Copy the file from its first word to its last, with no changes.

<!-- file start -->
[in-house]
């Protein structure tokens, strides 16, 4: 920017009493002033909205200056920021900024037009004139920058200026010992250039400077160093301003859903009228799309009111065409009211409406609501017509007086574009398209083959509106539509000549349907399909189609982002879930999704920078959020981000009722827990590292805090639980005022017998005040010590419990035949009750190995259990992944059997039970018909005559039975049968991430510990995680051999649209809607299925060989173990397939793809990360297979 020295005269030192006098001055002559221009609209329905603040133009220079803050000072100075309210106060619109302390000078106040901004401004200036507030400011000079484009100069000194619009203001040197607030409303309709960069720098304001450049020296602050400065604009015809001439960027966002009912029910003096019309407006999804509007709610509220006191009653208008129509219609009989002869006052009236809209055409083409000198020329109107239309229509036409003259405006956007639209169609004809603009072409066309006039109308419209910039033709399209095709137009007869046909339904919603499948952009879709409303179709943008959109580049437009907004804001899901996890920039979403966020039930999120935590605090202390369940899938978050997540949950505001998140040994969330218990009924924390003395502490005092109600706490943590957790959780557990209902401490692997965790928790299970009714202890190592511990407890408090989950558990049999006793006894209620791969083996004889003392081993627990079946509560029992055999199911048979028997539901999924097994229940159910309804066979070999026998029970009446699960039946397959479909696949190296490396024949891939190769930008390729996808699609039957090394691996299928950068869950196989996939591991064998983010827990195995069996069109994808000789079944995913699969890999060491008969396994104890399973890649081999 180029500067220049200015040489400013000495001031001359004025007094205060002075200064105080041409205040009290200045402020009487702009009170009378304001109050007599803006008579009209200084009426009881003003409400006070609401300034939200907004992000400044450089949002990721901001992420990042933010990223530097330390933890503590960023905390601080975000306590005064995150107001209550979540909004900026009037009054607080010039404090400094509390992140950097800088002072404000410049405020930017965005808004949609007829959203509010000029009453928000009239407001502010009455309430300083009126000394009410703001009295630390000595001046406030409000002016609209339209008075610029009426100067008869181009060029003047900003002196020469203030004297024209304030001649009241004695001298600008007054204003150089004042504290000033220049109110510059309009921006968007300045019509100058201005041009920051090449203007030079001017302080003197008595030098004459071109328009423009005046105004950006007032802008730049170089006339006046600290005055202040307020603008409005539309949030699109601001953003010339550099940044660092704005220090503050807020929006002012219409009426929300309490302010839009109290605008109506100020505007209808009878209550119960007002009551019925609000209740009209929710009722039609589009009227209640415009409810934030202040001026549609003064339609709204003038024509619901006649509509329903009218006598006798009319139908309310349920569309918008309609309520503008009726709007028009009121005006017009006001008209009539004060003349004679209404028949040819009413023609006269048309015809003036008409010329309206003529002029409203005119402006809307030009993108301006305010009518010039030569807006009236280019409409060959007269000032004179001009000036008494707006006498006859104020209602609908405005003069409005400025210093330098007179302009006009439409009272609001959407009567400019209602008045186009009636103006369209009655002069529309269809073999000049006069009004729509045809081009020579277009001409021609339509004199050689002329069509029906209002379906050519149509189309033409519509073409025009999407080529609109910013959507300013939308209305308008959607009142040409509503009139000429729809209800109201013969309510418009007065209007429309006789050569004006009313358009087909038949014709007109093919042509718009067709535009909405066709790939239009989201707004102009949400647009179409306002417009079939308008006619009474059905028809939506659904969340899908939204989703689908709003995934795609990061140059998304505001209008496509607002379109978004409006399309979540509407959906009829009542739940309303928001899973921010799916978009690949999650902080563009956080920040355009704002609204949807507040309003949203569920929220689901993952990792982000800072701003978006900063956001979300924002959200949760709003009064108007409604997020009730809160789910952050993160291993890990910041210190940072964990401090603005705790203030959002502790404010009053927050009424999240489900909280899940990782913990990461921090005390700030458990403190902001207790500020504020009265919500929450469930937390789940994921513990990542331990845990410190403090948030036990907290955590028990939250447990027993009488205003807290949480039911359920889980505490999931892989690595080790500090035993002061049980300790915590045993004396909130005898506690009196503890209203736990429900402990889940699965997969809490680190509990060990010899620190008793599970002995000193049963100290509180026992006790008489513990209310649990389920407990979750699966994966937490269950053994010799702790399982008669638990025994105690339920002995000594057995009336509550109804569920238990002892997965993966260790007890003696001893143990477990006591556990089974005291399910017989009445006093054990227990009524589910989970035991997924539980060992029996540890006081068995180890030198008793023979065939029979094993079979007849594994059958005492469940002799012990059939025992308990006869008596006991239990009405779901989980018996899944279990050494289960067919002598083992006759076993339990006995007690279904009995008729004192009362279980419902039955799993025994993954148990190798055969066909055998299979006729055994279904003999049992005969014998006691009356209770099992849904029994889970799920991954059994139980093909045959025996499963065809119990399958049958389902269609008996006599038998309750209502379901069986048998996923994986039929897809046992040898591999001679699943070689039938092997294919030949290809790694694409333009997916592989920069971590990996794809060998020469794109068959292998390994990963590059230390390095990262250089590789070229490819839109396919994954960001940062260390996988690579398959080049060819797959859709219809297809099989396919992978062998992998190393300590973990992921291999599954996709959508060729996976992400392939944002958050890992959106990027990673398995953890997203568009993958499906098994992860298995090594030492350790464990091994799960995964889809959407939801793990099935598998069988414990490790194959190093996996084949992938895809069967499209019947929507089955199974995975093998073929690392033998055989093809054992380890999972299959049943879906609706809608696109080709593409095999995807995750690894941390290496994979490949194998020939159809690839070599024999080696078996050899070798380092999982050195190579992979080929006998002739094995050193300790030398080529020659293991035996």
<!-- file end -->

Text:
[in-house]
């Protein structure tokens, strides 16, 4: 920017009493002033909205200056920021900024037009004139920058200026010992250039400077160093301003859903009228799309009111065409009211409406609501017509007086574009398209083959509106539509000549349907399909189609982002879930999704920078959020981000009722827990590292805090639980005022017998005040010590419990035949009750190995259990992944059997039970018909005559039975049968991430510990995680051999649209809607299925060989173990397939793809990360297979 020295005269030192006098001055002559221009609209329905603040133009220079803050000072100075309210106060619109302390000078106040901004401004200036507030400011000079484009100069000194619009203001040197607030409303309709960069720098304001450049020296602050400065604009015809001439960027966002009912029910003096019309407006999804509007709610509220006191009653208008129509219609009989002869006052009236809209055409083409000198020329109107239309229509036409003259405006956007639209169609004809603009072409066309006039109308419209910039033709399209095709137009007869046909339904919603499948952009879709409303179709943008959109580049437009907004804001899901996890920039979403966020039930999120935590605090202390369940899938978050997540949950505001998140040994969330218990009924924390003395502490005092109600706490943590957790959780557990209902401490692997965790928790299970009714202890190592511990407890408090989950558990049999006793006894209620791969083996004889003392081993627990079946509560029992055999199911048979028997539901999924097994229940159910309804066979070999026998029970009446699960039946397959479909696949190296490396024949891939190769930008390729996808699609039957090394691996299928950068869950196989996939591991064998983010827990195995069996069109994808000789079944995913699969890999060491008969396994104890399973890649081999 180029500067220049200015040489400013000495001031001359004025007094205060002075200064105080041409205040009290200045402020009487702009009170009378304001109050007599803006008579009209200084009426009881003003409400006070609401300034939200907004992000400044450089949002990721901001992420990042933010990223530097330390933890503590960023905390601080975000306590005064995150107001209550979540909004900026009037009054607080010039404090400094509390992140950097800088002072404000410049405020930017965005808004949609007829959203509010000029009453928000009239407001502010009455309430300083009126000394009410703001009295630390000595001046406030409000002016609209339209008075610029009426100067008869181009060029003047900003002196020469203030004297024209304030001649009241004695001298600008007054204003150089004042504290000033220049109110510059309009921006968007300045019509100058201005041009920051090449203007030079001017302080003197008595030098004459071109328009423009005046105004950006007032802008730049170089006339006046600290005055202040307020603008409005539309949030699109601001953003010339550099940044660092704005220090503050807020929006002012219409009426929300309490302010839009109290605008109506100020505007209808009878209550119960007002009551019925609000209740009209929710009722039609589009009227209640415009409810934030202040001026549609003064339609709204003038024509619901006649509509329903009218006598006798009319139908309310349920569309918008309609309520503008009726709007028009009121005006017009006001008209009539004060003349004679209404028949040819009413023609006269048309015809003036008409010329309206003529002029409203005119402006809307030009993108301006305010009518010039030569807006009236280019409409060959007269000032004179001009000036008494707006006498006859104020209602609908405005003069409005400025210093330098007179302009006009439409009272609001959407009567400019209602008045186009009636103006369209009655002069529309269809073999000049006069009004729509045809081009020579277009001409021609339509004199050689002329069509029906209002379906050519149509189309033409519509073409025009999407080529609109910013959507300013939308209305308008959607009142040409509503009139000429729809209800109201013969309510418009007065209007429309006789050569004006009313358009087909038949014709007109093919042509718009067709535009909405066709790939239009989201707004102009949400647009179409306002417009079939308008006619009474059905028809939506659904969340899908939204989703689908709003995934795609990061140059998304505001209008496509607002379109978004409006399309979540509407959906009829009542739940309303928001899973921010799916978009690949999650902080563009956080920040355009704002609204949807507040309003949203569920929220689901993952990792982000800072701003978006900063956001979300924002959200949760709003009064108007409604997020009730809160789910952050993160291993890990910041210190940072964990401090603005705790203030959002502790404010009053927050009424999240489900909280899940990782913990990461921090005390700030458990403190902001207790500020504020009265919500929450469930937390789940994921513990990542331990845990410190403090948030036990907290955590028990939250447990027993009488205003807290949480039911359920889980505490999931892989690595080790500090035993002061049980300790915590045993004396909130005898506690009196503890209203736990429900402990889940699965997969809490680190509990060990010899620190008793599970002995000193049963100290509180026992006790008489513990209310649990389920407990979750699966994966937490269950053994010799702790399982008669638990025994105690339920002995000594057995009336509550109804569920238990002892997965993966260790007890003696001893143990477990006591556990089974005291399910017989009445006093054990227990009524589910989970035991997924539980060992029996540890006081068995180890030198008793023979065939029979094993079979007849594994059958005492469940002799012990059939025992308990006869008596006991239990009405779901989980018996899944279990050494289960067919002598083992006759076993339990006995007690279904009995008729004192009362279980419902039955799993025994993954148990190798055969066909055998299979006729055994279904003999049992005969014998006691009356209770099992849904029994889970799920991954059994139980093909045959025996499963065809119990399958049958389902269609008996006599038998309750209502379901069986048998996923994986039929897809046992040898591999001679699943070689039938092997294919030949290809790694694409333009997916592989920069971590990996794809060998020469794109068959292998390994990963590059230390390095990262250089590789070229490819839109396919994954960001940062260390996988690579398959080049060819797959859709219809297809099989396919992978062998992998190393300590973990992921291999599954996709959508060729996976992400392939944002958050890992959106990027990673398995953890997203568009993958499906098994992860298995090594030492350790464990091994799960995964889809959407939801793990099935598998069988414990490790194959190093996996084949992938895809069967499209019947929507089955199974995975093998073929690392033998055989093809054992380890999972299959049943879906609706809608696109080709593409095999995807995750690894941390290496994979490949194998020939159809690839070599024999080696078996050899070798380092999982050195190579992979080929006998002739094995050193300790030398080529020659293991035996």